Roundup is an herbicide commonly used by home gardeners. This product contains glyphosate, a broad-spectrum herbicide labeled as a systemic product for spraying on weed foliage. Glyphosate attaches to the amino acids produced by the weed plant and gradually shuts down this process. You should practice safety precautions for your own health as well as the health of the landscape when using this herbicide.
Over-spray from herbicide application can drift into your eyes. Use protective eyewear to prevent incidences of drift as well as direct spray into the eyes. Roundup is known to be an eye irritant although the manufacturer maintains that it doesn't cause permanent damage. Rinse with water for 15 minutes and contact your doctor after exposure based on recommendations from the U.S. Department of Agriculture.
Some individuals have highly sensitive skin that reacts in contact with certain chemicals. Wear long sleeves and pants to protect your arms and legs from the Roundup product. Include socks, shoes and gloves to prevent absorption into the skin in any exposed area. If skin becomes exposed, rinse immediately with soap and water to remove herbicide residues. Consult a doctor if your skin becomes irritated from exposure.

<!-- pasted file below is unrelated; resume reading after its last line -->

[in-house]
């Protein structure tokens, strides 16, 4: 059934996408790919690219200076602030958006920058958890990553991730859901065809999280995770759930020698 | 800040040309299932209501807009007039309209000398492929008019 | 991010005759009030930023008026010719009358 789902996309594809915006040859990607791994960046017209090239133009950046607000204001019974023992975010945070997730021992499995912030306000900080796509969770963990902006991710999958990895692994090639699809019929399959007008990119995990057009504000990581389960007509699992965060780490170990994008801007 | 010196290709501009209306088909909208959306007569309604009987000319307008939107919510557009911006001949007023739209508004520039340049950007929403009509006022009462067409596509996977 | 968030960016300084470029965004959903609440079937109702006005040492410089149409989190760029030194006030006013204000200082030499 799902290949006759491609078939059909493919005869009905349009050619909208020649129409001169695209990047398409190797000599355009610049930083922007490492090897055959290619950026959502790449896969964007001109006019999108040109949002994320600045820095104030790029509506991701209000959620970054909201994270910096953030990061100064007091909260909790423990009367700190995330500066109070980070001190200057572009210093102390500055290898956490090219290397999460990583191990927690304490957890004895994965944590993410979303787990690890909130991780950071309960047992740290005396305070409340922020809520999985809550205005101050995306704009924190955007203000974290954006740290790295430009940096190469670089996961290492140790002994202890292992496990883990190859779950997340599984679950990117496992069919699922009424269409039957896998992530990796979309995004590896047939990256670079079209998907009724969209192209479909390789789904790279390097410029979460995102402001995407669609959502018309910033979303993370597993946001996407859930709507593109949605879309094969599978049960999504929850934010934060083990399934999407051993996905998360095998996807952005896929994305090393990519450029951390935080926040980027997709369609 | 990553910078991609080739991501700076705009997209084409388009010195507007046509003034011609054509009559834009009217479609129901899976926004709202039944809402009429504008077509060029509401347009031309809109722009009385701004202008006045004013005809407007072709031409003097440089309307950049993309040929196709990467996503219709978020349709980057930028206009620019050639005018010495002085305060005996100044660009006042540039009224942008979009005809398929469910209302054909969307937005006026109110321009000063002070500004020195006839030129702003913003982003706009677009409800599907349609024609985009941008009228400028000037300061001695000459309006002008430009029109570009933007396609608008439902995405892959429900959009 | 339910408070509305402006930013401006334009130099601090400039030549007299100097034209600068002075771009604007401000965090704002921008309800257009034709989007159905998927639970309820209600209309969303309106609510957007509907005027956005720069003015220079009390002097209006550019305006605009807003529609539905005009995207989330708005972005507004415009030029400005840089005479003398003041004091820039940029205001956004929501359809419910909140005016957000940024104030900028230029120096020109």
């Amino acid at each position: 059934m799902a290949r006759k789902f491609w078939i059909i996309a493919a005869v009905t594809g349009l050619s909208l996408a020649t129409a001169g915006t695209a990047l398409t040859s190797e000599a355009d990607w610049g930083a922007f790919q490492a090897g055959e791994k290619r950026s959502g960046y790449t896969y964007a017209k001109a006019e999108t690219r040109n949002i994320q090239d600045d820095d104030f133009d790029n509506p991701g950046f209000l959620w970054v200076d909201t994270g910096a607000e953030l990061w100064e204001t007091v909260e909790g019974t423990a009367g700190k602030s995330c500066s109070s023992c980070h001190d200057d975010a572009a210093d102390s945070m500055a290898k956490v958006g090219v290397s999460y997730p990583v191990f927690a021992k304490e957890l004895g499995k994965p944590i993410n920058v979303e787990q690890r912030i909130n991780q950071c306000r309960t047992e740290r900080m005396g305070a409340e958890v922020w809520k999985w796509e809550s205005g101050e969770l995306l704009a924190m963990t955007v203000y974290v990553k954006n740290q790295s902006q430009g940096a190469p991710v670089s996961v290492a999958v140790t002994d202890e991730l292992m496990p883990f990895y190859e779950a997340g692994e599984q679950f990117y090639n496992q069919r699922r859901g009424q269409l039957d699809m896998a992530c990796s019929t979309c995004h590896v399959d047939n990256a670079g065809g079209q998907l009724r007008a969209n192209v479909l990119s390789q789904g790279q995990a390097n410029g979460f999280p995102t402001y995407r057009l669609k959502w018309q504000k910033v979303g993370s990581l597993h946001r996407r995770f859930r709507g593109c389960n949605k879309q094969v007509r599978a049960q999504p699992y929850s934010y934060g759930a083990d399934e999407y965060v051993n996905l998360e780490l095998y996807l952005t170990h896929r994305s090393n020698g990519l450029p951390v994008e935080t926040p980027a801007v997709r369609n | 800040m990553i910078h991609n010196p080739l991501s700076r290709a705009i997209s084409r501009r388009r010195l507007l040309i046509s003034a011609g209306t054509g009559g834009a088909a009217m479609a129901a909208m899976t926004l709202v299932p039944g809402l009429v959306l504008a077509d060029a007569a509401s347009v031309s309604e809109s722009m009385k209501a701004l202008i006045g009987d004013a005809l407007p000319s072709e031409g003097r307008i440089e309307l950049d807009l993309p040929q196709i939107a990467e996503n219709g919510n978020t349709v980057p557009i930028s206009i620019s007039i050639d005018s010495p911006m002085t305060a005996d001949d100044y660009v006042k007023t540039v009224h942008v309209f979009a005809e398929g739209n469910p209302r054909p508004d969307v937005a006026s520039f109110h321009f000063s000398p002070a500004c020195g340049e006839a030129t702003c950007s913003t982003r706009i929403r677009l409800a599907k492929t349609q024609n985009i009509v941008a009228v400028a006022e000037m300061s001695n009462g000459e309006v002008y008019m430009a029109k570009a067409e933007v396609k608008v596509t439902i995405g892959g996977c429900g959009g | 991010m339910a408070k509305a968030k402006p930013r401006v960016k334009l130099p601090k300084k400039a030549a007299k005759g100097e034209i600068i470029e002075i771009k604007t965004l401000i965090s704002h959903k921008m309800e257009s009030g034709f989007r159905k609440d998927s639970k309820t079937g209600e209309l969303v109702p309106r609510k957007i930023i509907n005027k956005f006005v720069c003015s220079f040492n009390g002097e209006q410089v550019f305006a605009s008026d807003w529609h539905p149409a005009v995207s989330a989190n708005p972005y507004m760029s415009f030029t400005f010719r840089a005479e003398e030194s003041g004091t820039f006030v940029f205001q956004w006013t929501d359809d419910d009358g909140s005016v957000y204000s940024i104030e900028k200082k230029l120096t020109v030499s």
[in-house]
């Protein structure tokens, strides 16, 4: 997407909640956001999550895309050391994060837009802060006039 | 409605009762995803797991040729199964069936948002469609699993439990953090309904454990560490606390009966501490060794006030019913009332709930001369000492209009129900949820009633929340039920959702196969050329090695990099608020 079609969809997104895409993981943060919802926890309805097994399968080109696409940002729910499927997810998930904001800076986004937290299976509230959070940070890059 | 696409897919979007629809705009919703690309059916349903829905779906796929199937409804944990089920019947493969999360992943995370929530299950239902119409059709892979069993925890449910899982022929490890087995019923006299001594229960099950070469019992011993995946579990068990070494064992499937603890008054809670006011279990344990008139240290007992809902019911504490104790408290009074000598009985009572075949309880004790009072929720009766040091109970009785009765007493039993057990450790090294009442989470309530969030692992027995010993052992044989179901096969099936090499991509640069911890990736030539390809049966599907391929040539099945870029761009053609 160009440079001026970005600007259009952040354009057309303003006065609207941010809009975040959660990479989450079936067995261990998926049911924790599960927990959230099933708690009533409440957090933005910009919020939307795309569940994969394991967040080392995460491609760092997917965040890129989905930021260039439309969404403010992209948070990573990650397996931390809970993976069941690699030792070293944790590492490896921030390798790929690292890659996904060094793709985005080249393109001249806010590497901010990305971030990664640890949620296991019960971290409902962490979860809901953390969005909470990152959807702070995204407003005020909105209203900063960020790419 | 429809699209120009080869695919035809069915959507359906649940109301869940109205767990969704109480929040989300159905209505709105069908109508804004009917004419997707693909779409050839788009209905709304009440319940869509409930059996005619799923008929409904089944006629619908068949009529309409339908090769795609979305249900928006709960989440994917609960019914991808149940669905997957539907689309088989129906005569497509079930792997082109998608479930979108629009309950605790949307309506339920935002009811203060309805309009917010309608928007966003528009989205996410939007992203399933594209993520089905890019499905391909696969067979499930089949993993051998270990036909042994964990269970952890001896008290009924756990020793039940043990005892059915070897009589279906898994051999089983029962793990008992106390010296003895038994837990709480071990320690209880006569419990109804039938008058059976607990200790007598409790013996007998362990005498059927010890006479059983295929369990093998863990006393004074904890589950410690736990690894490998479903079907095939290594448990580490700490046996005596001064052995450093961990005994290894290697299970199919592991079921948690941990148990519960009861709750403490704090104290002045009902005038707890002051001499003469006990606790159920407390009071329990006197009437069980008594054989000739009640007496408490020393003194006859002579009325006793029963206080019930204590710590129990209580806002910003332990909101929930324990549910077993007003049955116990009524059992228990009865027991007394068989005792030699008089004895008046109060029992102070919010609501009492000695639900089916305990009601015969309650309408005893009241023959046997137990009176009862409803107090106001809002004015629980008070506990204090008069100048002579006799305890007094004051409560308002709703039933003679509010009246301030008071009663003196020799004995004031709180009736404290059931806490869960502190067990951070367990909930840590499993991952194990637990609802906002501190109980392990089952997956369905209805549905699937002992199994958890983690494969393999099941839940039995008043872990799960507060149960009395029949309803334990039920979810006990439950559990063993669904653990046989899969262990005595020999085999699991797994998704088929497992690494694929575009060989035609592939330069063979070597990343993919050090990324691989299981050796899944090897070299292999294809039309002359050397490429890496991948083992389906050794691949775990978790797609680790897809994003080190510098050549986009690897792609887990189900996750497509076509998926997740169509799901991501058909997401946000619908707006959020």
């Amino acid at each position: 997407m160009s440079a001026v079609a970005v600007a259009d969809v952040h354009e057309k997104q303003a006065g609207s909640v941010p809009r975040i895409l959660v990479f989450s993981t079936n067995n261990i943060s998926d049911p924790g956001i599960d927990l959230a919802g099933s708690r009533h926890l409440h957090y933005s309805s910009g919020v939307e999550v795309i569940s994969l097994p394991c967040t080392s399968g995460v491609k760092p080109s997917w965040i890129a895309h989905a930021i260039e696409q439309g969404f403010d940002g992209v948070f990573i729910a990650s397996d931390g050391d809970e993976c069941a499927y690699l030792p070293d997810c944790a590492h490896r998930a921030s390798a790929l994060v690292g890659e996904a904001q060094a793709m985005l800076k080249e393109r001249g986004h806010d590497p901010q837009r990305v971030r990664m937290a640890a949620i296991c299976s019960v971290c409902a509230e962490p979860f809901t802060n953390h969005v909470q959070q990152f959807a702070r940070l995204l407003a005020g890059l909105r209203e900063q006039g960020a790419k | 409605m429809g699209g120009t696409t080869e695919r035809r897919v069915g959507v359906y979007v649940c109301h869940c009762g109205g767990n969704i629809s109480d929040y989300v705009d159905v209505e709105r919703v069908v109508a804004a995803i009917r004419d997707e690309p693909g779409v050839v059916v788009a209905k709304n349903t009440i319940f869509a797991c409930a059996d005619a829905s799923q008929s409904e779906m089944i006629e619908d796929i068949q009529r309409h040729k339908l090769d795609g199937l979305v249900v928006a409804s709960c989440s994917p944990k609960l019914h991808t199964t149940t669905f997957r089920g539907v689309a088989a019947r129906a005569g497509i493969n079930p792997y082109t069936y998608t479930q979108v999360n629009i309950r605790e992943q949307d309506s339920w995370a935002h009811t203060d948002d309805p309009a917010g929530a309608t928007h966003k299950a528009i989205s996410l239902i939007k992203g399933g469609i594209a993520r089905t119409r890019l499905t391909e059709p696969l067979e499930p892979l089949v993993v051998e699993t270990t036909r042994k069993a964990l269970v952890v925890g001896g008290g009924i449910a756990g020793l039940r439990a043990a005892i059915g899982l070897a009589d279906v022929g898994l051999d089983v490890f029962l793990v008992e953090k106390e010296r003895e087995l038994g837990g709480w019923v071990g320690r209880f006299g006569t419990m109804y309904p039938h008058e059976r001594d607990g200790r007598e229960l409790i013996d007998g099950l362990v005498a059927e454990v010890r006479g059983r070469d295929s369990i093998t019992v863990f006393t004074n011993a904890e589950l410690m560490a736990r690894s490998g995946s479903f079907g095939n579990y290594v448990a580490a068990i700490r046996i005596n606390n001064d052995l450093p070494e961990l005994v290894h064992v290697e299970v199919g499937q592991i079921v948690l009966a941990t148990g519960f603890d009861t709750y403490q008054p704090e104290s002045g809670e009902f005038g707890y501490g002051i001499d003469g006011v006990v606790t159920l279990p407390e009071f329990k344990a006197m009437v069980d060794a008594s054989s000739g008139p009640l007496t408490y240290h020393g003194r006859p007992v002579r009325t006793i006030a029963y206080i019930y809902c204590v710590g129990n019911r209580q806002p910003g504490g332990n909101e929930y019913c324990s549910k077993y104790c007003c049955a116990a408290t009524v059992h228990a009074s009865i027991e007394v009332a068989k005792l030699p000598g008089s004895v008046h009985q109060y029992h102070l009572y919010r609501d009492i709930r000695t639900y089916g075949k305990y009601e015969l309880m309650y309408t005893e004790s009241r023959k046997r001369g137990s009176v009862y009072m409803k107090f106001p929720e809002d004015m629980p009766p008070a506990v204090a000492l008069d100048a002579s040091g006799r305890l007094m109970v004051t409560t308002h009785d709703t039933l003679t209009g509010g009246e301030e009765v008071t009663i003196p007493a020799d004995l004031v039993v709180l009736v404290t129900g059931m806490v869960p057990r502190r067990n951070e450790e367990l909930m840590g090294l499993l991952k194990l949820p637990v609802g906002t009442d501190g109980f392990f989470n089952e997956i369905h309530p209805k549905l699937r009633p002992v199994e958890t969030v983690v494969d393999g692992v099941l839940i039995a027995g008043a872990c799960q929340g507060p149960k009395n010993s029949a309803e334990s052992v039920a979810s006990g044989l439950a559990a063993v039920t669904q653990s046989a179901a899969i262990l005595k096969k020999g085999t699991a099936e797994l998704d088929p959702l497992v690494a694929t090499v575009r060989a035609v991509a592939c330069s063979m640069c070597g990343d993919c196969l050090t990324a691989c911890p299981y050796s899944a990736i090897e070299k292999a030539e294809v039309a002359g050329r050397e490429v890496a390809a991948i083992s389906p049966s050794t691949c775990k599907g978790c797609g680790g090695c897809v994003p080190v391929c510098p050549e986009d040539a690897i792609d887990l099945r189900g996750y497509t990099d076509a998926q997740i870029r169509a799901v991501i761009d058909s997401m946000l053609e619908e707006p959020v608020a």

Any consumption of Roundup requires immediate notification of a doctor. Rinse the mouth out completely with water. Do not prompt vomiting. Let the doctor decide the best way to deal with exposure to the chemicals in Roundup.
Roundup shouldn't be used around water gardens or fishponds to limit exposure to fish as well as damage to pond plants. Roundup works by absorption through plant leaves and can affect pond plants. This product also contains a statement that it isn't approved for use around areas with surface water or within areas below the mean high water mark along the shoreline.
Protecting Other Plants
Roundup offers a non-selective herbicide treatment to tackle the toughest weeds in the landscape. The non-selective label means that any plant that comes in contact with Roundup spray will have adverse affects. Provide physical barriers for the safety of desired plants. Choose other methods of weed removal in areas close to existing landscape plants. Slipping a bucket over a desired plant provides complete protection from over-spray since Roundup degrades on contact with the soil. Plant roots will not absorb product from the soil. Avoid spraying Roundup on exposed tree, bark or plant roots to limit potential damage to these growth systems.